‘MedHacks’ at Bob Jones examines local, real-world health issue
MADISON – Julia Nguyen spearheaded a student-led, four-day event, “MedHacks,” for 60 participants to study a local problem about health care.
MedHacks is a ‘hackathon’ in which teams collaborate and pitch ideas to offer solutions to a given problem. These teams present their creations to a panel of judges. Winners receive prizes.
MedHacks studied the problem, “How to deliver medical care to underprivileged people who do not live near hospitals.”
In early 2021, Nguyen attended multiple hackathons. “I’ll never forget how impactful each and every one of them was. My very first one was MERGE 2021. Because of COVID, this was a virtual hackathon, which has its ups and downs,” she said.
Albeit virtual, hackathons introduced Nguyen to people around the world – even Indonesia. “From this hackathon, I learned so much from workshops and the people. I wanted to give students around the area a chance to also experience what a hackathon is,” she said. She wanted to expedite lessons in coding and the medical world . . . “even inspire them to find their passion.”
Planning for Bob Jones MedHacks required about four months. New to the job, her work was difficult but also had a fun factor.
By summer, Nguyen formed a board of eight members. Along with Nguyen, the board included Thomas Nguyen and Xueer Chen, finance managers; Alecia Walker and Staci Smith, marketing managers; and Ashlyn Davenport, Samanvi Vookuturi and Maanasi Limaye, logistics managers.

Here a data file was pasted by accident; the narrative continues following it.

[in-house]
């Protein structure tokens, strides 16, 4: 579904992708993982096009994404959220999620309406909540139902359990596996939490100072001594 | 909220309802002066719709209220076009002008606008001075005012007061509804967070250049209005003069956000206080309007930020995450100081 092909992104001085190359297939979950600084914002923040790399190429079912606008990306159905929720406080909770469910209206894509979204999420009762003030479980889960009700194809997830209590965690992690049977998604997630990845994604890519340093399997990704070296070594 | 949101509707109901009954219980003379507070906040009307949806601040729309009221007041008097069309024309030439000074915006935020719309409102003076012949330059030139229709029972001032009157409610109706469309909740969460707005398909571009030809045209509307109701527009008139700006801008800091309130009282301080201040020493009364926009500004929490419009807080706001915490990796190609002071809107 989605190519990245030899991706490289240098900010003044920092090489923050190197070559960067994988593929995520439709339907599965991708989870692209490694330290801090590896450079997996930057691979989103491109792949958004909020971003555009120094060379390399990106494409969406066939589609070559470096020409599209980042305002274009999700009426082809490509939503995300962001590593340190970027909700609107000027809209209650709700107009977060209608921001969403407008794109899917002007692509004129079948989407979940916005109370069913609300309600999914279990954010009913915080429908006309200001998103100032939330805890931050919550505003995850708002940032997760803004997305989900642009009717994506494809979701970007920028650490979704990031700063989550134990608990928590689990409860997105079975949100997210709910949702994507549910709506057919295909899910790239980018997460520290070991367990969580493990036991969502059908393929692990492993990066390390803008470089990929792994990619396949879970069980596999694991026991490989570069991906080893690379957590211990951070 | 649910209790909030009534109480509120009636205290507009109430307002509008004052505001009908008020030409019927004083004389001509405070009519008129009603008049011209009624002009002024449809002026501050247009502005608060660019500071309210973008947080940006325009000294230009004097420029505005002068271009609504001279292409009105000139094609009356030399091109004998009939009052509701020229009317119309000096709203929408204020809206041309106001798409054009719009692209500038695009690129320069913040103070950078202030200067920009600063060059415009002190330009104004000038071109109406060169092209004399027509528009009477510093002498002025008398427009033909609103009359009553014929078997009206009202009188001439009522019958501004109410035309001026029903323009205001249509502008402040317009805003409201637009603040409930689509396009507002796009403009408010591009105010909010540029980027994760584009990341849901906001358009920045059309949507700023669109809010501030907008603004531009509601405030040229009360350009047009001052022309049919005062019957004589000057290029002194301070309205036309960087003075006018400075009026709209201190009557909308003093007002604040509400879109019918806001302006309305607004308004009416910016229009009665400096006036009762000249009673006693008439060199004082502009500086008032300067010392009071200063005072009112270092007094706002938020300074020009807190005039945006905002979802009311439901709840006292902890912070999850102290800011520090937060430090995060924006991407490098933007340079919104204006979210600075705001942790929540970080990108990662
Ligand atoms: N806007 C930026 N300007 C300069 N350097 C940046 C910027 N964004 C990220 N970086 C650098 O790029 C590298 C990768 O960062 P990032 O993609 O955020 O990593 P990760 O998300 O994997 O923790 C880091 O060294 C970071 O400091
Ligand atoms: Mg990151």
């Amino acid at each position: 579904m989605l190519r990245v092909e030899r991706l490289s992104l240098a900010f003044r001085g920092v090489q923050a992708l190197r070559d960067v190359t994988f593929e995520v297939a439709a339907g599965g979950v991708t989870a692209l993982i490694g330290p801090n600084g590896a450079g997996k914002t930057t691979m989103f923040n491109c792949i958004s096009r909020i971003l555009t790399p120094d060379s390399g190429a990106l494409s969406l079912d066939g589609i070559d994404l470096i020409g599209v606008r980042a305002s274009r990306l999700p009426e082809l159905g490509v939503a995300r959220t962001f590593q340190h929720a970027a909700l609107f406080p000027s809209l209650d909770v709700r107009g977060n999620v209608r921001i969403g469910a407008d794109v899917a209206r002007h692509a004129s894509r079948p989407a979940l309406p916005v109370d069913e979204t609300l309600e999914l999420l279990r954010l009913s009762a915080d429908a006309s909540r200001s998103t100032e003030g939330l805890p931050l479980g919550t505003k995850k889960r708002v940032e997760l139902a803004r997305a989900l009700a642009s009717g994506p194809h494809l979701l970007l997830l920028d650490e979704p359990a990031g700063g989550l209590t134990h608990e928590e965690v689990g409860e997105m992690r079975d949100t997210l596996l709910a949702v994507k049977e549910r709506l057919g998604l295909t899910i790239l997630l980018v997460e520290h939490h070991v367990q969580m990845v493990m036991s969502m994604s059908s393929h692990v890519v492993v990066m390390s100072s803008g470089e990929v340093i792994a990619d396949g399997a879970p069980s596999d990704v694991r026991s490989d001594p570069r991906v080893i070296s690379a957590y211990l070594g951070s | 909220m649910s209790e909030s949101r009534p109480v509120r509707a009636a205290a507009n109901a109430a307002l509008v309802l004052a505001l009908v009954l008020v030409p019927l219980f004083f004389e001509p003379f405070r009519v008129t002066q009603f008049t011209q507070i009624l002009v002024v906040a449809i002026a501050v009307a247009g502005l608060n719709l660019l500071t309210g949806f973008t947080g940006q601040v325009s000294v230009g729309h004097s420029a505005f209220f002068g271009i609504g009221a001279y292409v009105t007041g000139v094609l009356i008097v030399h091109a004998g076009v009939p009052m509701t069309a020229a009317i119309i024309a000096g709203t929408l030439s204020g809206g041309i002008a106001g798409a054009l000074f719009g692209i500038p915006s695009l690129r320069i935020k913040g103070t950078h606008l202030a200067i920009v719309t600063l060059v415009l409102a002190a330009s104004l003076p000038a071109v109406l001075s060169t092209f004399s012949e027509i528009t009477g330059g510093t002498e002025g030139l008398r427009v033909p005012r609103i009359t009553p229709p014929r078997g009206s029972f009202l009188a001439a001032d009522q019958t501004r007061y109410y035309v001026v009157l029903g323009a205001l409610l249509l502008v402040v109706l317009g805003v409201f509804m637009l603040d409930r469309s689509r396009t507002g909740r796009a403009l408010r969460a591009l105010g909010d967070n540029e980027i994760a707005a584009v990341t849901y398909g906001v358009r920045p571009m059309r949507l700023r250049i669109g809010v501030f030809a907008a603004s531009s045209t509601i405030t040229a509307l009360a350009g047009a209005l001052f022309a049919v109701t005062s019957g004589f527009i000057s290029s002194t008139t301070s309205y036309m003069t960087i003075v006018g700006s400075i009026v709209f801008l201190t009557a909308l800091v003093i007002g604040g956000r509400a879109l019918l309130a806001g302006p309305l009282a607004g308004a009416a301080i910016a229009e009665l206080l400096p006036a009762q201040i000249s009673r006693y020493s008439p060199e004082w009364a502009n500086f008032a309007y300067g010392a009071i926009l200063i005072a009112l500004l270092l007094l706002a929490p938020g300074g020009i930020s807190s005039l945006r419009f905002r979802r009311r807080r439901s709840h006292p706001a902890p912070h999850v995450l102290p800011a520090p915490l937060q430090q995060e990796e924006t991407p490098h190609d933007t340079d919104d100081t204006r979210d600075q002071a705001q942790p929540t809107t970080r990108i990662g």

They completed an email blitz to find sponsors, workshop instructors and mentors. Nguyen conducted Zoom meetings and even drove to meet in person. The process took three months.
Students also created an Eventbrite website for registration, designed T-shirts and secured pizzas from Little Caesars.
Day one of MedHacks involved three 90-minute workshops; day two saw two hour-long workshops. Teams wrote most projects in Python. Some used Streamlit to activate their website.
On the Hackathon day, participants were sorted into four-member groups and worked together to formulate a solution to the medical scenario. “On this day, they worked from 8 a.m. to 6 p.m., which may sound long, but for a hacker is a very small amount of time,” Nguyen said.
MedHacks was an “open hackathon” that focused on solving a medical problem that teams considered important to the community. This process resulted in various innovations and ideas, she said.
“I would like to thank Ms. Amy Thaxton and Ms. Sylvia Lambert for their constant support and helping me make this event happen,” Nguyen said. “I want to thank my teacher sponsors, Mr. Bill McIlwain and Ms. Brandy Van Dam.”
Community partners/sponsors helped in funding the entire event with T-shirts, food and prizes: Irepertoire (which sent a mentor to the event), Acclinate, SimTech, Brockwell, Booz Allen Hamilton, Huntsville AI (Artificial Intelligence), University of Alabama in Huntsville, Urban Engine and Signalink.
“This event was mostly educational. I hope the kids learned from workshops and their teammates. Hopefully, these kids also got to know the mentors a little more. I, myself, have definitely learned a lot from this experience as the organizer instead of the hacker,” Nguyen said.
Nguyen’s major hope was to bring her hackathon experiences to Bob Jones and for “we, high schoolers, to acknowledge the constantly changing medical world and take charge.”
Nguyen plans to organize another hackathon in spring 2022. “I hope even more students will come,” she said.